Colloquium Archives

Parker Fagrelius, UC Berkeley

Title: "The Dark Energy Spectroscopic Instrument (DESI): Creating a 3D Map of the Universe" (Video)

Abstract:  The Dark Energy Spectroscopic Instrument (DESI) will be installed on the Mayall 4-m telescope at Kitt Peak National Observatory in 2018. Using 5,000 robotic fiber positioners and ten 3-arm spectrographs, DESI will measure the spectra of up to 40 million galaxies and quasars enabling us to create a 3D map of the Universe out to redshift 3.5. This map of the Large Scale Structure (LSS) of the Universe will enable us to measure Baryon Acoustic Oscillations (BAO), a standard ruler that emerges from primordial fluctuations in the Early Universe. Using BAO and Redshift Space Distortions (RSD), the DESI project will constrain our knowledge of the time evolution of Dark Energy, which is assumed to make up more that 70% of the energy density in the current universe. This talk will review the science goals and instrument design for the DESI project, highlighting recent demonstrations of its capabilities.

Lily Childress, McGill University

Title: "Fabry-Perot Microcavities for Diamond Photonics" (Video)

Abstract:  Individual defects in crystalline materials can have electronic properties akin to those of isolated trapped atoms or ions.  Like atoms, these defect centers can have spin degrees of freedom and and optical transitions that make them an attractive platform for building quantum information technologies. Their spin states might someday be used to store and manipulate quantum information, with photons connecting individual defects into a useful computational network or secure communication system. A major challenge to this vision is the efficiency of the photonic interface, particularly for emitters such as the nitrogen-vacancy (NV) center in diamond, whose optical transitions couple strongly to strain, phonons, or electric fields. This talk will present results on the path toward creating a high-efficiency spin-photon interface for NV centers using fiber-based optical microcavities. These cavities promise a complementary approach to nanophotonic devices, with reduced diamond fabrication requirements and very high quality factors.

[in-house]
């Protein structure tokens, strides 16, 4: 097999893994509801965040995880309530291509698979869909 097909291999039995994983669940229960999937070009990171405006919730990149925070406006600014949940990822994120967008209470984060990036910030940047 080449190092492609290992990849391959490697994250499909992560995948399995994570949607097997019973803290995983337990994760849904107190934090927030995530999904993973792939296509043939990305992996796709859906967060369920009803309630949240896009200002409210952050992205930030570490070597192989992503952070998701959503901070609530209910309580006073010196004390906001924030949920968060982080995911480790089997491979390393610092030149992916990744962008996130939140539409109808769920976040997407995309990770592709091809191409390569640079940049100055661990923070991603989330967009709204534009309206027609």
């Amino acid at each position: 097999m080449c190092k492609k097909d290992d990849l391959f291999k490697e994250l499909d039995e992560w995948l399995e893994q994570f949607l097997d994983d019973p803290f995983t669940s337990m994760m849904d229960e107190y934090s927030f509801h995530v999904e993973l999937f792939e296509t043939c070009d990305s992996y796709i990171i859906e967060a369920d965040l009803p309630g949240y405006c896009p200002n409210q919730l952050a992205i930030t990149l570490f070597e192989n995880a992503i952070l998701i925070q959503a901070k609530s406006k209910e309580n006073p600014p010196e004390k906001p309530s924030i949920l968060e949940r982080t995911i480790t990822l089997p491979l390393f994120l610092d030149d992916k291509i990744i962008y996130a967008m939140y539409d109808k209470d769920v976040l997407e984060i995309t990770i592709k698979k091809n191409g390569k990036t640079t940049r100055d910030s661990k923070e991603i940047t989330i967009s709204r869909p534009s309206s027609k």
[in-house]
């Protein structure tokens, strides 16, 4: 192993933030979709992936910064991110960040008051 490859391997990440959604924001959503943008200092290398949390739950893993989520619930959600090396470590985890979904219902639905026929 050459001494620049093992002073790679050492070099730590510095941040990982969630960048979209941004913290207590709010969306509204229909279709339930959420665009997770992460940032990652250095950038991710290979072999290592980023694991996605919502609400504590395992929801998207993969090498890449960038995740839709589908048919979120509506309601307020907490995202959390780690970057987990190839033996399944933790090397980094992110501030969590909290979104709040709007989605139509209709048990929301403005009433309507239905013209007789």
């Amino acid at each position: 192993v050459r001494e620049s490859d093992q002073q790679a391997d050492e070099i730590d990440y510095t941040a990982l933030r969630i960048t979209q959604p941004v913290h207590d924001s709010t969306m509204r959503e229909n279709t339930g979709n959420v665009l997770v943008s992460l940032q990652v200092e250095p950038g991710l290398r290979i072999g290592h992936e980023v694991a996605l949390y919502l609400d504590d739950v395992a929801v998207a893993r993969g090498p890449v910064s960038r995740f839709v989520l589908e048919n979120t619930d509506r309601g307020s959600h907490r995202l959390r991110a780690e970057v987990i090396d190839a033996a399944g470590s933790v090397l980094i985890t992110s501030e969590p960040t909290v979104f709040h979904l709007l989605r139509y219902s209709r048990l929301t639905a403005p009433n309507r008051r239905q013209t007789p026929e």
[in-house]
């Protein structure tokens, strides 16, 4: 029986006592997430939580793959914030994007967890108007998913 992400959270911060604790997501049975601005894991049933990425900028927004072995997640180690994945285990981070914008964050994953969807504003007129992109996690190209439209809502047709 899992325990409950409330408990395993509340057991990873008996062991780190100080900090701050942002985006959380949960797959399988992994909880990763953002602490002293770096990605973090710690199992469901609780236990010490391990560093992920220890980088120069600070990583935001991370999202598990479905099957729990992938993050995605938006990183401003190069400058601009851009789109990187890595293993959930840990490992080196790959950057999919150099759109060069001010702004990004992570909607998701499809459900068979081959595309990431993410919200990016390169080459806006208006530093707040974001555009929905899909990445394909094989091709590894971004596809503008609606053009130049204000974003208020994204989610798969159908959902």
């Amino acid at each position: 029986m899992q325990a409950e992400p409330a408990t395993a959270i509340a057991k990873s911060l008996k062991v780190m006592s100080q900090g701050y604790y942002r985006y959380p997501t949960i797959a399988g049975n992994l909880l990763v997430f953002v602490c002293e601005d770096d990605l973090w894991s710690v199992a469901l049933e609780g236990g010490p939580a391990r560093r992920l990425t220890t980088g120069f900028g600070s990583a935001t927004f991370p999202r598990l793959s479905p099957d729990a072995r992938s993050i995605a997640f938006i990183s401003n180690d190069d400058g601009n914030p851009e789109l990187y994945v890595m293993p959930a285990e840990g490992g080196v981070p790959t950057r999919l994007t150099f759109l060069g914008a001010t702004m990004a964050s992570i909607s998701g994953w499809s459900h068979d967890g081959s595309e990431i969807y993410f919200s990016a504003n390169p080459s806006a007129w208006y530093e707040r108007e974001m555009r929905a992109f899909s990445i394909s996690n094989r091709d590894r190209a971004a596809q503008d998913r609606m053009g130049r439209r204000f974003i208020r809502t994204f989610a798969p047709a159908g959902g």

Michael Johnson, Harvard University

Title: "Imaging Magnetic Fields at the Event Horizon of a Black Hole" (Video)

Abstract: Magnetic fields play a central role in the accretion, emission, and outflow near black holes but have never been directly observed in this region. Yet, because linear polarization of the bright synchrotron emission from galactic cores traces these magnetic fields, polarimetric interferometry with the Event Horizon Telescope (EHT) is capable of imaging these near-horizon fields. I will present EHT observations of the Galactic Center supermassive black hole, Sgr A*. These observations, the first to resolve the polarized emission from Sgr A* at any wavelength, revealed ordered magnetic fields with vigorous activity near the event horizon. I will also discuss the emerging capabilities of the EHT to study turbulence driven by the magnetorotational instability, the role of magnetic fields in jet launching, and signatures of magnetically-dominant regions near supermassive black holes.